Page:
There is so much controversy at the moment about body shaming which is focusing on shaming fit and healthy bodies as well as larger fuller figured bodies. It’s not so much shaming the super fit, muscular female form but the use of it making those without a body like that feel inadequate and forced into unnatural and unhealthy practices (SOMETIMES) to get a body like that… let’s face it women’s bodies were not meant to have overly defined muscles, six packs and rock hard buns with chests and other parts inflated with silicone. Nor were they meant to be dangerously overweight and promotion of that as OK or normal is being slated too, fearing that it will only contribute to the rise in obesity. Both camps have a point.
I think it fair to say they are both extremes and I also think it fair to say that if the people who look like that are healthy in body and mind and are happy then who cares what they look like? I certainly don’t think it is anyone’s business to get upset about it. Yet people are getting really upset about it, angry about it even and you have to wonder what they hate about themselves that makes them so nasty towards people they’ll never meet and who make no difference to their lives. Live and let live and all that. Super fit doesn’t mean the person lives on whey powder and never leaves the gym just like super fat doesn’t mean the person is loveless and never leaves the GPs office.
What is good to see and something I do consider to be healthy is the use of mannequins in fashion stores which better represent average women’s sizes and more natural body shapes of women, if there is a normal shape. I think the representation of a normal body, as in one that is nourished well and moves enough, whether it is slightly overweight or underweight doesn’t matter, the fact that it represents reality is the important thing.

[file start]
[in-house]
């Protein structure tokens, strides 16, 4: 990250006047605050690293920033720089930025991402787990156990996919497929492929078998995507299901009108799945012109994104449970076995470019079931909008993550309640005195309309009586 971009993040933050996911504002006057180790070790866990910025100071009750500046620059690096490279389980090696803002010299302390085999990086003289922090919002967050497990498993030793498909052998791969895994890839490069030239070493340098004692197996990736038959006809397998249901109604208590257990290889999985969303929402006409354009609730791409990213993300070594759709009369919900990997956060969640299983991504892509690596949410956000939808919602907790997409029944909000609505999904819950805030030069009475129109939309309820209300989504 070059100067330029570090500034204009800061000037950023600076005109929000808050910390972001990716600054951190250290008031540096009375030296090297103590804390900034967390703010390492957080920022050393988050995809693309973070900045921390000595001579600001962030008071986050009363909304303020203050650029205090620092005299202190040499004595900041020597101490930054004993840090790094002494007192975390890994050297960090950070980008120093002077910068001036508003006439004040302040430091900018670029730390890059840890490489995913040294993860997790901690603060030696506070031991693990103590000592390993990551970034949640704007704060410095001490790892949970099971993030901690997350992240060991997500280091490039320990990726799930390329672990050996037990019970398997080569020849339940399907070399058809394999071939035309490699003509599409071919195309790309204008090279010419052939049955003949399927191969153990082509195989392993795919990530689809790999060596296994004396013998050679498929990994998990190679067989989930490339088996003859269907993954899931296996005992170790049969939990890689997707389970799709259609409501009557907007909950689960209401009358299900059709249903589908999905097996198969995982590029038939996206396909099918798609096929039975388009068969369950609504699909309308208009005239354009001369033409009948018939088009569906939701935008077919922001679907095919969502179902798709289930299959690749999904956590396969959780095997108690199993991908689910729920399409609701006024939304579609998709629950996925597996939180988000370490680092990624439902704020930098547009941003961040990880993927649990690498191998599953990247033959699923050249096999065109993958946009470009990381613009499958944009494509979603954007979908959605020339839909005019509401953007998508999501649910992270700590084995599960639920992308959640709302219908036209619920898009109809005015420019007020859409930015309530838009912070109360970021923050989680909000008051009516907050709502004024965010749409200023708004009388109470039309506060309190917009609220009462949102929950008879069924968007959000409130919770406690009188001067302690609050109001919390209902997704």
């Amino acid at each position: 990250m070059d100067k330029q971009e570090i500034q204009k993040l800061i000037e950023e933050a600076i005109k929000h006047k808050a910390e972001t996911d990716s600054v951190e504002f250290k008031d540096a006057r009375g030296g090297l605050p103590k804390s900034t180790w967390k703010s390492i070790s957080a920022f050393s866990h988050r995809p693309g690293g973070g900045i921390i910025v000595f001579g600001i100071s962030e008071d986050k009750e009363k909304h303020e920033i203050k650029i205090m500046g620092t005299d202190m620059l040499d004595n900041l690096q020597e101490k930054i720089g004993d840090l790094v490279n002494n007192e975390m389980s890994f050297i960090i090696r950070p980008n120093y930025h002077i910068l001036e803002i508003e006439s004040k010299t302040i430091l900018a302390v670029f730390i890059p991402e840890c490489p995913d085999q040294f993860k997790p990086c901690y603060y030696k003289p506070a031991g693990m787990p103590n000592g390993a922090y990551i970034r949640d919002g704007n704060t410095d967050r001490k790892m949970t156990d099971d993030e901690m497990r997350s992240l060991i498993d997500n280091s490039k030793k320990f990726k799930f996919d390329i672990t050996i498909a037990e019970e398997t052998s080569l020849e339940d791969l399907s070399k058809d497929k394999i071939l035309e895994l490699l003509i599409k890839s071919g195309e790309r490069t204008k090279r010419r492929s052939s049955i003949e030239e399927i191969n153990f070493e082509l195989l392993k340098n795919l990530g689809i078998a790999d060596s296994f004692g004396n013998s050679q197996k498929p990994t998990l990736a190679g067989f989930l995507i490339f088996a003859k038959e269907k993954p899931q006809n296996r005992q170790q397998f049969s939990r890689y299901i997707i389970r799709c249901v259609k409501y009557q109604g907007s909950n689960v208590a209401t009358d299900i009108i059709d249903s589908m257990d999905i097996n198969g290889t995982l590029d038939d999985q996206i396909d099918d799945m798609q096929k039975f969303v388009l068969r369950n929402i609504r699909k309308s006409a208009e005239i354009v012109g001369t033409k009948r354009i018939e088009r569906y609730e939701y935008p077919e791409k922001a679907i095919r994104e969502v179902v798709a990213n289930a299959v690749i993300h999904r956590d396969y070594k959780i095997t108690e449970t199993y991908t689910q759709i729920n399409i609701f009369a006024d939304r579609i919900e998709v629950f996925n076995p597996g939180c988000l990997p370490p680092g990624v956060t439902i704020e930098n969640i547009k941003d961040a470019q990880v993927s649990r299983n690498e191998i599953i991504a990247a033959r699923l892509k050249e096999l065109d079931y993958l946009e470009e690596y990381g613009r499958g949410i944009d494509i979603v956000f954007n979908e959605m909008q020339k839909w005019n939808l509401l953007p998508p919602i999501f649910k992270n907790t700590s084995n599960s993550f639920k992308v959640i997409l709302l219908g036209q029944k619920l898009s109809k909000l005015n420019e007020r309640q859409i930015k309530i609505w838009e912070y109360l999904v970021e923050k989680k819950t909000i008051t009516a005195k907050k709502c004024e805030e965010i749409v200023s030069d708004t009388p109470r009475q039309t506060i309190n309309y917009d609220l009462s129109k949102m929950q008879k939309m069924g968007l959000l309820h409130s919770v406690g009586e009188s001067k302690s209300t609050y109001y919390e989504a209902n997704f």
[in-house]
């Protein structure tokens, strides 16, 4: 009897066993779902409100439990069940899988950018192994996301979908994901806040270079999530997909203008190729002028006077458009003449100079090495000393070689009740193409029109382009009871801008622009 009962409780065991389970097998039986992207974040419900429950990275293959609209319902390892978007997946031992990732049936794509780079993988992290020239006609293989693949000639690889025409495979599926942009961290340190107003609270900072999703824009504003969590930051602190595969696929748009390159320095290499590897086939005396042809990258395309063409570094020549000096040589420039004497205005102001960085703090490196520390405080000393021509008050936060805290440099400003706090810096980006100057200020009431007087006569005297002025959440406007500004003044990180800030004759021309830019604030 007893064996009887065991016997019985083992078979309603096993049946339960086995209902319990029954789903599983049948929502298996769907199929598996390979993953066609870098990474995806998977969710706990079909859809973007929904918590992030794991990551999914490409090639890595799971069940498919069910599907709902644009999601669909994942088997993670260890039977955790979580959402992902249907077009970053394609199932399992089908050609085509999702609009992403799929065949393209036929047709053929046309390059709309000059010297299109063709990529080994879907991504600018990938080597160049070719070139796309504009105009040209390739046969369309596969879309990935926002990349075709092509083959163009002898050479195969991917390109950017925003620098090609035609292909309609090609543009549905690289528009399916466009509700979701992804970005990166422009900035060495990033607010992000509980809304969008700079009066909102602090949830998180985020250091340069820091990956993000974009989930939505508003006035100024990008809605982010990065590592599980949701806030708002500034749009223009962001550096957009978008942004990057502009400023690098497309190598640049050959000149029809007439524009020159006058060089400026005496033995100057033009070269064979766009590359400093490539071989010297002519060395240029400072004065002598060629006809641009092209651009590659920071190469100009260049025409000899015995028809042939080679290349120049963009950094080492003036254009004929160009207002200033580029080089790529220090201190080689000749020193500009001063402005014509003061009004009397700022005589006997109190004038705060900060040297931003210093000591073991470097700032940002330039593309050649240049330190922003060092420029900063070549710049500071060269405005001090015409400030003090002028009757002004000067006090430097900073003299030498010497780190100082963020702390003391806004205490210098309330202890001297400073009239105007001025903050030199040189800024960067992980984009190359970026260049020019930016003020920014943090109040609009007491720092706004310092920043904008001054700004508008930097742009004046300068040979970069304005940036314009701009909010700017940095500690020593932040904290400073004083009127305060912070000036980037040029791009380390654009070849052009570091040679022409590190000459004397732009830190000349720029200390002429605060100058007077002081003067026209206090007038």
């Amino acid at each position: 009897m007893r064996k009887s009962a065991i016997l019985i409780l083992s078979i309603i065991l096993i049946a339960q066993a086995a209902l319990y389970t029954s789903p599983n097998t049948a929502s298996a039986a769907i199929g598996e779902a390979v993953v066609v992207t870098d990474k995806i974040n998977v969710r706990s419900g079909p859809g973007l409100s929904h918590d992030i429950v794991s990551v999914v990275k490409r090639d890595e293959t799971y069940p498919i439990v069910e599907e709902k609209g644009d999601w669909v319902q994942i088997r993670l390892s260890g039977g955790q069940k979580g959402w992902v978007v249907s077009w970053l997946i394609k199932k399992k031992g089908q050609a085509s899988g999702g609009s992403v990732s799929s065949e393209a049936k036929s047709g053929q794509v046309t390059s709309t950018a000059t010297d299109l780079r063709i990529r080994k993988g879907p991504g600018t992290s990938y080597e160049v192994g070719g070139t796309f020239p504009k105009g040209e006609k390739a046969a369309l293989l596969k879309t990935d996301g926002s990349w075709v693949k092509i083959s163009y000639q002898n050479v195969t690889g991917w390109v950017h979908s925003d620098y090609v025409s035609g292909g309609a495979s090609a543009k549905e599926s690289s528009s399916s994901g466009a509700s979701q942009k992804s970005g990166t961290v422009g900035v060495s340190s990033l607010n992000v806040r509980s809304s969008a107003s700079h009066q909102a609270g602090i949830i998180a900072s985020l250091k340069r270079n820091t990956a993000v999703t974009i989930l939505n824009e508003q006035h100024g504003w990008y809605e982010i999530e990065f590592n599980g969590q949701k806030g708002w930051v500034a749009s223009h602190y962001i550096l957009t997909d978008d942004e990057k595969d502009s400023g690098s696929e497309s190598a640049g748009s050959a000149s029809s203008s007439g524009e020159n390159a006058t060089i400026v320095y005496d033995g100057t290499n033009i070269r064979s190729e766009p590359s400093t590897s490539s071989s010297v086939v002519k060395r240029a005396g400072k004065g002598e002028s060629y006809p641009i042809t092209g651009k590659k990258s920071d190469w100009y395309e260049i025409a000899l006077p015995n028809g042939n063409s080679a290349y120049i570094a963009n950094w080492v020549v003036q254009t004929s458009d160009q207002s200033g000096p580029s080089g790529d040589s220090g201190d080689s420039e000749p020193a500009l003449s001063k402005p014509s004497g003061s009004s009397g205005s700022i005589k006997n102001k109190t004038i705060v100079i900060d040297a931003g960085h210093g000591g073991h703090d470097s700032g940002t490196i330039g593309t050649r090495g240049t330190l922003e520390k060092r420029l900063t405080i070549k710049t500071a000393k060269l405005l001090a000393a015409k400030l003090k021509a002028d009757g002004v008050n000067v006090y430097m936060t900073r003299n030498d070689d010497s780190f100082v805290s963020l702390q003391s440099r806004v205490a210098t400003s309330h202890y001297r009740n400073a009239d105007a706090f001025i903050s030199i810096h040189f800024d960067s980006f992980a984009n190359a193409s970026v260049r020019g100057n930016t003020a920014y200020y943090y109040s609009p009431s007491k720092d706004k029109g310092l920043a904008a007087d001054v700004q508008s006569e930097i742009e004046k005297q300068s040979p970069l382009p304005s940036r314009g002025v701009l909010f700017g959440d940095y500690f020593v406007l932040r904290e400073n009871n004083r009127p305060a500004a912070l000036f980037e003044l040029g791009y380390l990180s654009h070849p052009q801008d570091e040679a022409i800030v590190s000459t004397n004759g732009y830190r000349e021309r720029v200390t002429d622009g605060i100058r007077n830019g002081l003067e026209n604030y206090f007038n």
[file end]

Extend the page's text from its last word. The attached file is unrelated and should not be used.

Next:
So it’s good to see that a Swedish store is in the news this week for using realistic models in its stores and has a UK size 12 and a UK size 16 showcasing lingerie. What is evident from both to me is that neither are grotesque, neither look unhealthy, neither should attract too much attention, they are both perfectly OK. Debenhams in the UK also uses a size 16 mannequin which again, doesn’t look massive. I think we need to get a grip on this body size shaming thing… lots of us would rather look like the size 16 mannequin than an Olympic pentathlete anyway, lots of us don’t feel the need to have a fitness body to show that we are healthy and fit, we know we can have that size 16 body and be healthy and fit, we’re living in the real world and we’re rational.
I’m glad to see things like this. I think this is the way forward not a tit for tat between fitness bodies and obese models.
I know someone who works in fashion retail and she told me another reason larger mannequins are not used… something totally nothing to do with appearance, impression or anything else… she said that mannequins are very heavy and a pain in the bum to dress, so the smaller the better. Her store had some plus sized mannequins to dress with their plus sized ladies range but the staff were just having too much trouble and too many accidents dressing them and so they requested that they had them removed… if they had their way all clothes would be on kids mannequins.. nothing to do with image, pure and simply to do with convenience.